Thanks to the awesome team at Trazy.com, an English-friendly tour booking website here in Korea, I was able to experience and participate in a traditional tea ceremony. I’ve been in love with tea since a young age after reading a Sailor Moon manga in 4th grade mentioning chamomile tea. I immediately went out with my grandmother to get some and from there, it’s history. Also, I have always loved the different ceremonies surrounding tea in so many different countries, so of course I jumped at the chance to try out a Korean styled ceremony.
The tea ceremony is held at the Traditional Korean Tea Institute in the Bukchon Hanok village. I hadn’t been to this specific hanok village before, so I was a bit worried about getting lost. As it turns out, the institute was actually super easy to find. The tea cups and pots on the outside of the building made it hard to miss.
As soon as you step in the door, the wall is covered in information about tea and the history behind tea ceremony. You step into what would be considered the courtyard area of the house and one of the instructors helps you into a traditional dress that is worn for tea ceremonies. The ceremonial robe was similar to a hanbok, which I’ve been able to wear before, but a bit looser. As this is a traditional ceremony, everyone sits on the floor.
Traditional Snack Making
The experience starts off with a nice cup of green tea while you get to know the instructor a bit. Today, our instructor is Professor Seo Eunju, whose family has been teaching and performing the traditional tea ceremony for over one hundred years.
After enjoying the first glass of tea, you get to make traditional Korean tea snacks. There were four different flavors: pumpkin, strawberry, green tea and a powder made out of something similar to pollen from a pine tree. These are pressed into a wooden shape called a ddol, which has various traditional patterns. There are a range of sizes and you have to put a good bit of pressure on the little balls of dough. While I call them dough, they’re similar to a rice cake texture.
In this experience, you keep the snacks you make and are given an adorable Korean “Lucky Bag” to put them in. If you chose the larger designs, don’t choose the ones that are super detailed unless you are planning to spend a ton of time! I chose a leaf for one of mine, which didn’t seem that hard, but it ended up like a cabbage!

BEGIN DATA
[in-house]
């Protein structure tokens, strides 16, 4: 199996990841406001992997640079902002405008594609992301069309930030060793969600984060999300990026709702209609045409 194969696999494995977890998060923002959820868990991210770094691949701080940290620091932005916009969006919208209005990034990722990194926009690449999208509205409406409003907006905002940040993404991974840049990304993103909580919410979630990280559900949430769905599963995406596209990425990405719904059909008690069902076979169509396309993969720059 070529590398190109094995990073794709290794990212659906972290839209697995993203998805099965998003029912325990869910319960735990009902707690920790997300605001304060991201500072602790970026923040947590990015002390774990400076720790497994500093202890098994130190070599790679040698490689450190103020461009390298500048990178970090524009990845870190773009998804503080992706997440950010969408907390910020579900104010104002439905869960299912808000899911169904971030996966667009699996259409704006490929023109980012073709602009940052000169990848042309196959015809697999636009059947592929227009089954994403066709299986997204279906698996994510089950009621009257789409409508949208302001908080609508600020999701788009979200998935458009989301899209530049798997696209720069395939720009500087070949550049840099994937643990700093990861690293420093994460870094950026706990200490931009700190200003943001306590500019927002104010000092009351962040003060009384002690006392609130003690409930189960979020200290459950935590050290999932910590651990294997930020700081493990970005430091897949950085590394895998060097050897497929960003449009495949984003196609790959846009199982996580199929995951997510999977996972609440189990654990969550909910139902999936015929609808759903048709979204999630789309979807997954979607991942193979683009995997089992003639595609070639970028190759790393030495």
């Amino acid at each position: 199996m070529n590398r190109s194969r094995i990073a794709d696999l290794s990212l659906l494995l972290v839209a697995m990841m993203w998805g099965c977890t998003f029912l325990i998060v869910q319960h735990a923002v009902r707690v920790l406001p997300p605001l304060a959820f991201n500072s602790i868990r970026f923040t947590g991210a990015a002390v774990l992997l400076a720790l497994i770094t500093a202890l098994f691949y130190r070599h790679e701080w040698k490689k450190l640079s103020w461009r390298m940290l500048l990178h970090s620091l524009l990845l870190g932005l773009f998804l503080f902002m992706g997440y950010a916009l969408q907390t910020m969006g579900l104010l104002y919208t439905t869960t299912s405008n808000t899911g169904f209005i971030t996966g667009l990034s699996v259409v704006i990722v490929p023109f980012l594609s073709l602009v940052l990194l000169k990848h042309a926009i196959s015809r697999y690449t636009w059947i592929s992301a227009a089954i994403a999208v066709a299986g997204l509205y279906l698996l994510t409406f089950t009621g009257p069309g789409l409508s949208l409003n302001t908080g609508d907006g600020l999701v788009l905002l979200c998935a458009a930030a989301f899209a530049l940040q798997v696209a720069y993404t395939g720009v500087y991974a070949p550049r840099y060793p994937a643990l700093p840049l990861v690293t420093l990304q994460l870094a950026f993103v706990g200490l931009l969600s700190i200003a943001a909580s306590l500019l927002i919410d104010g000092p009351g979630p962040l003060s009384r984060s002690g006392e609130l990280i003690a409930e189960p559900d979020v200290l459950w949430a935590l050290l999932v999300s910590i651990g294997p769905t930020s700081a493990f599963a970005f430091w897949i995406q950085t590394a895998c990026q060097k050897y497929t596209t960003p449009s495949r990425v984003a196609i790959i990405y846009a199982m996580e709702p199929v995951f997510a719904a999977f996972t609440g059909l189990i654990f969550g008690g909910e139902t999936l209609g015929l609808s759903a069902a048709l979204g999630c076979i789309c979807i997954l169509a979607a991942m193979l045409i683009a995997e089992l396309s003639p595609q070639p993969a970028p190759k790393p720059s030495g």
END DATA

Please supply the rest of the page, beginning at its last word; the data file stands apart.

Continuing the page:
The Tea Ceremony
Once the snacks are finished, Professor Seo prepared another cup of tea, this time with matcha powder. The difference in the flavor and texture of green tea leaves versus matcha are really something to experience if you love tea. The smell and taste were very refreshing.
To begin the ceremony, you sit down at a small table that has a drawer. There is a very specific way you need to remove and place the items, so be very careful to pay attention. Unlike other tea ceremonies, the Korean ceremony is very comfortable and relaxed. It’s focused on relaxation and enjoying your time. So, make sure you sit in a way that’s comfortable for you to sit in for a while. In our experience, as there were only two of us and the professor, we did the ceremony around three times, and drank the tea ourselves.
Typically, you serve the tea to the guests, but as we had no guests, we just drank it all. No complaints here! The tea used in the actual ceremony is called yellow tea, and personally I feel it was lighter in flavor than green tea. While drinking the tea, you repeat three things “I am precious. I am important. I am treating myself today.” At first I felt a bit silly repeating it, but honestly, this experience is a great way to treat yourself and relax.
One of the things I enjoyed most is how you use the leftovers for a foot or hand massage. After you finish your massage, the experience is sadly over and you will have to head back out into bustling Seoul. During the ceremony, it’s so calm and relaxing that you almost forget you’re in one of the largest cities in the world.
Now It’s Your Turn
I want to thank Trazy again for this amazing, relaxing experience. The ceremony takes around an hour or so. This leaves you plenty of time to go out and explore the rest of the hanok village before heading back into the real world.
Check out our other Trazy adventures below!
This experience was sponsored by Trazy, but all opinions are our own.